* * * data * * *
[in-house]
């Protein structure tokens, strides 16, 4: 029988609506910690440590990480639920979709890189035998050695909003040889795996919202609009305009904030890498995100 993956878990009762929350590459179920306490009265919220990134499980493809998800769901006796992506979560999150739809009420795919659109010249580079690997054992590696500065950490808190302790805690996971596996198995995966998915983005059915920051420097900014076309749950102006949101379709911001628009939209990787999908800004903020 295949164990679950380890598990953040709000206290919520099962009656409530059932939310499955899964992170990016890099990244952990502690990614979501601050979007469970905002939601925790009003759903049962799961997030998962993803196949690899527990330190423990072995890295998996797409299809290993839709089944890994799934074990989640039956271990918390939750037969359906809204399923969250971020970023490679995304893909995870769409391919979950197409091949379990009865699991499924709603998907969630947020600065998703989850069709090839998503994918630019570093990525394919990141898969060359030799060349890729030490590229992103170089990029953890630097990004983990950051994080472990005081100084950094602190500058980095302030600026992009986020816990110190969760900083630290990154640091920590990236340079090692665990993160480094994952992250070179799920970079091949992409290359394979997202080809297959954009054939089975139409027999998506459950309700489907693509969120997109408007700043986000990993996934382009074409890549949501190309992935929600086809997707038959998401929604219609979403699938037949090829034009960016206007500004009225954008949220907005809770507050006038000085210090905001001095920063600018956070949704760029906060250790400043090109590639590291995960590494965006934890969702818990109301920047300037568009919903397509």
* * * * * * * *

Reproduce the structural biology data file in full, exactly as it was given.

[in-house]
């Protein structure tokens, strides 16, 4: 029988609506910690440590990480639920979709890189035998050695909003040889795996919202609009305009904030890498995100 993956878990009762929350590459179920306490009265919220990134499980493809998800769901006796992506979560999150739809009420795919659109010249580079690997054992590696500065950490808190302790805690996971596996198995995966998915983005059915920051420097900014076309749950102006949101379709911001628009939209990787999908800004903020 295949164990679950380890598990953040709000206290919520099962009656409530059932939310499955899964992170990016890099990244952990502690990614979501601050979007469970905002939601925790009003759903049962799961997030998962993803196949690899527990330190423990072995890295998996797409299809290993839709089944890994799934074990989640039956271990918390939750037969359906809204399923969250971020970023490679995304893909995870769409391919979950197409091949379990009865699991499924709603998907969630947020600065998703989850069709090839998503994918630019570093990525394919990141898969060359030799060349890729030490590229992103170089990029953890630097990004983990950051994080472990005081100084950094602190500058980095302030600026992009986020816990110190969760900083630290990154640091920590990236340079090692665990993160480094994952992250070179799920970079091949992409290359394979997202080809297959954009054939089975139409027999998506459950309700489907693509969120997109408007700043986000990993996934382009074409890549949501190309992935929600086809997707038959998401929604219609979403699938037949090829034009960016206007500004009225954008949220907005809770507050006038000085210090905001001095920063600018956070949704760029906060250790400043090109590639590291995960590494965006934890969702818990109301920047300037568009919903397509």